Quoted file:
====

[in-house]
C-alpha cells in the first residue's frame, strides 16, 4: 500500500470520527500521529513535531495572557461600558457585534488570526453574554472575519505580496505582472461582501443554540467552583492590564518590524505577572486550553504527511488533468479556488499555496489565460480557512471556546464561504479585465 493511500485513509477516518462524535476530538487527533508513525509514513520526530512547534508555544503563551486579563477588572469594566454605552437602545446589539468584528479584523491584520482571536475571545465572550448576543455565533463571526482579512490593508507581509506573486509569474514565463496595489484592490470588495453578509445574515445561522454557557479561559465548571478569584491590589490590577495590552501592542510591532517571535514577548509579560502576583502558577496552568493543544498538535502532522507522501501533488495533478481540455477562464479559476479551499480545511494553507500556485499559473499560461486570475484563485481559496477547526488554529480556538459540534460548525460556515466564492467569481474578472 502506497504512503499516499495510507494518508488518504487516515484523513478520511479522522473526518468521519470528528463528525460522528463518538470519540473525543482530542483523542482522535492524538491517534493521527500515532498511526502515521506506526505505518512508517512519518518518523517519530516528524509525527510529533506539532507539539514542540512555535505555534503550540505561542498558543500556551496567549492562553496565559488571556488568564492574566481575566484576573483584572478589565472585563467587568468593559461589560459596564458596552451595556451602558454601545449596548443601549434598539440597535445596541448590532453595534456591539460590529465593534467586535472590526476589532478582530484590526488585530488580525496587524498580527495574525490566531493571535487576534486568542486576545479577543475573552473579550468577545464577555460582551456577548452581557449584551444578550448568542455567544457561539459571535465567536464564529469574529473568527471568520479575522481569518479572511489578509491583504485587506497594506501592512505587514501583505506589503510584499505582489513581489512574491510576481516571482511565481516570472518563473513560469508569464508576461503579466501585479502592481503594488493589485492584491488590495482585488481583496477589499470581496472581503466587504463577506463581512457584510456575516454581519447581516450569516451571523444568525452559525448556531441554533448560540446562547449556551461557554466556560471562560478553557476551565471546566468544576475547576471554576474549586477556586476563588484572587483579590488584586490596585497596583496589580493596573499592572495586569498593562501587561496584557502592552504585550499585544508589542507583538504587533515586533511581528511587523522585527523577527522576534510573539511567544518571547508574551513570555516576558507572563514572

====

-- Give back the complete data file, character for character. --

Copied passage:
[in-house]
C-alpha cells in the first residue's frame, strides 16, 4: 500500500470520527500521529513535531495572557461600558457585534488570526453574554472575519505580496505582472461582501443554540467552583492590564518590524505577572486550553504527511488533468479556488499555496489565460480557512471556546464561504479585465 493511500485513509477516518462524535476530538487527533508513525509514513520526530512547534508555544503563551486579563477588572469594566454605552437602545446589539468584528479584523491584520482571536475571545465572550448576543455565533463571526482579512490593508507581509506573486509569474514565463496595489484592490470588495453578509445574515445561522454557557479561559465548571478569584491590589490590577495590552501592542510591532517571535514577548509579560502576583502558577496552568493543544498538535502532522507522501501533488495533478481540455477562464479559476479551499480545511494553507500556485499559473499560461486570475484563485481559496477547526488554529480556538459540534460548525460556515466564492467569481474578472 502506497504512503499516499495510507494518508488518504487516515484523513478520511479522522473526518468521519470528528463528525460522528463518538470519540473525543482530542483523542482522535492524538491517534493521527500515532498511526502515521506506526505505518512508517512519518518518523517519530516528524509525527510529533506539532507539539514542540512555535505555534503550540505561542498558543500556551496567549492562553496565559488571556488568564492574566481575566484576573483584572478589565472585563467587568468593559461589560459596564458596552451595556451602558454601545449596548443601549434598539440597535445596541448590532453595534456591539460590529465593534467586535472590526476589532478582530484590526488585530488580525496587524498580527495574525490566531493571535487576534486568542486576545479577543475573552473579550468577545464577555460582551456577548452581557449584551444578550448568542455567544457561539459571535465567536464564529469574529473568527471568520479575522481569518479572511489578509491583504485587506497594506501592512505587514501583505506589503510584499505582489513581489512574491510576481516571482511565481516570472518563473513560469508569464508576461503579466501585479502592481503594488493589485492584491488590495482585488481583496477589499470581496472581503466587504463577506463581512457584510456575516454581519447581516450569516451571523444568525452559525448556531441554533448560540446562547449556551461557554466556560471562560478553557476551565471546566468544576475547576471554576474549586477556586476563588484572587483579590488584586490596585497596583496589580493596573499592572495586569498593562501587561496584557502592552504585550499585544508589542507583538504587533515586533511581528511587523522585527523577527522576534510573539511567544518571547508574551513570555516576558507572563514572